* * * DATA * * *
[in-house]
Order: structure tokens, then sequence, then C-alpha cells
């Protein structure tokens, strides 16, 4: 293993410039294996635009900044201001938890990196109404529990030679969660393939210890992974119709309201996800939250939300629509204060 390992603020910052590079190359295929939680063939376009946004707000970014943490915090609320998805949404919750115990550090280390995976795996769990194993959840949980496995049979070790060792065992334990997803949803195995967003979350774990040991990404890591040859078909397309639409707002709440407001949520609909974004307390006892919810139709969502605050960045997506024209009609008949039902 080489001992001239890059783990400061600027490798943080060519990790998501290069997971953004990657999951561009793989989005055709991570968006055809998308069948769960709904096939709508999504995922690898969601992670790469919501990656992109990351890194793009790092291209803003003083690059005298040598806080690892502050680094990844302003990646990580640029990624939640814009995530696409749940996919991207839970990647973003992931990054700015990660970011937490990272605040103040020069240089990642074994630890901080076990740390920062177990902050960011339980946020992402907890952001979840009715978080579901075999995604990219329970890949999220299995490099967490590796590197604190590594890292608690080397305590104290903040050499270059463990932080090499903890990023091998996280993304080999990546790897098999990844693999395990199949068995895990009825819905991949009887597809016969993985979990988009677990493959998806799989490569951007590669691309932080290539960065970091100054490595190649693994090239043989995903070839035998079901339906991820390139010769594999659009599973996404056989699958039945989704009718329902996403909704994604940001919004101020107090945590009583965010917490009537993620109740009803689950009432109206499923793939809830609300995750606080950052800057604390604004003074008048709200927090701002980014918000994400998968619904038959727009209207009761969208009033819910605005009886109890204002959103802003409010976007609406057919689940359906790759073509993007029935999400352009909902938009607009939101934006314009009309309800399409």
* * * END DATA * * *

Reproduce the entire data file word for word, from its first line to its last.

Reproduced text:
[in-house]
Order: structure tokens, then sequence, then C-alpha cells
């Protein structure tokens, strides 16, 4: 293993410039294996635009900044201001938890990196109404529990030679969660393939210890992974119709309201996800939250939300629509204060 390992603020910052590079190359295929939680063939376009946004707000970014943490915090609320998805949404919750115990550090280390995976795996769990194993959840949980496995049979070790060792065992334990997803949803195995967003979350774990040991990404890591040859078909397309639409707002709440407001949520609909974004307390006892919810139709969502605050960045997506024209009609008949039902 080489001992001239890059783990400061600027490798943080060519990790998501290069997971953004990657999951561009793989989005055709991570968006055809998308069948769960709904096939709508999504995922690898969601992670790469919501990656992109990351890194793009790092291209803003003083690059005298040598806080690892502050680094990844302003990646990580640029990624939640814009995530696409749940996919991207839970990647973003992931990054700015990660970011937490990272605040103040020069240089990642074994630890901080076990740390920062177990902050960011339980946020992402907890952001979840009715978080579901075999995604990219329970890949999220299995490099967490590796590197604190590594890292608690080397305590104290903040050499270059463990932080090499903890990023091998996280993304080999990546790897098999990844693999395990199949068995895990009825819905991949009887597809016969993985979990988009677990493959998806799989490569951007590669691309932080290539960065970091100054490595190649693994090239043989995903070839035998079901339906991820390139010769594999659009599973996404056989699958039945989704009718329902996403909704994604940001919004101020107090945590009583965010917490009537993620109740009803689950009432109206499923793939809830609300995750606080950052800057604390604004003074008048709200927090701002980014918000994400998968619904038959727009209207009761969208009033819910605005009886109890204002959103802003409010976007609406057919689940359906790759073509993007029935999400352009909902938009607009939101934006314009009309309800399409």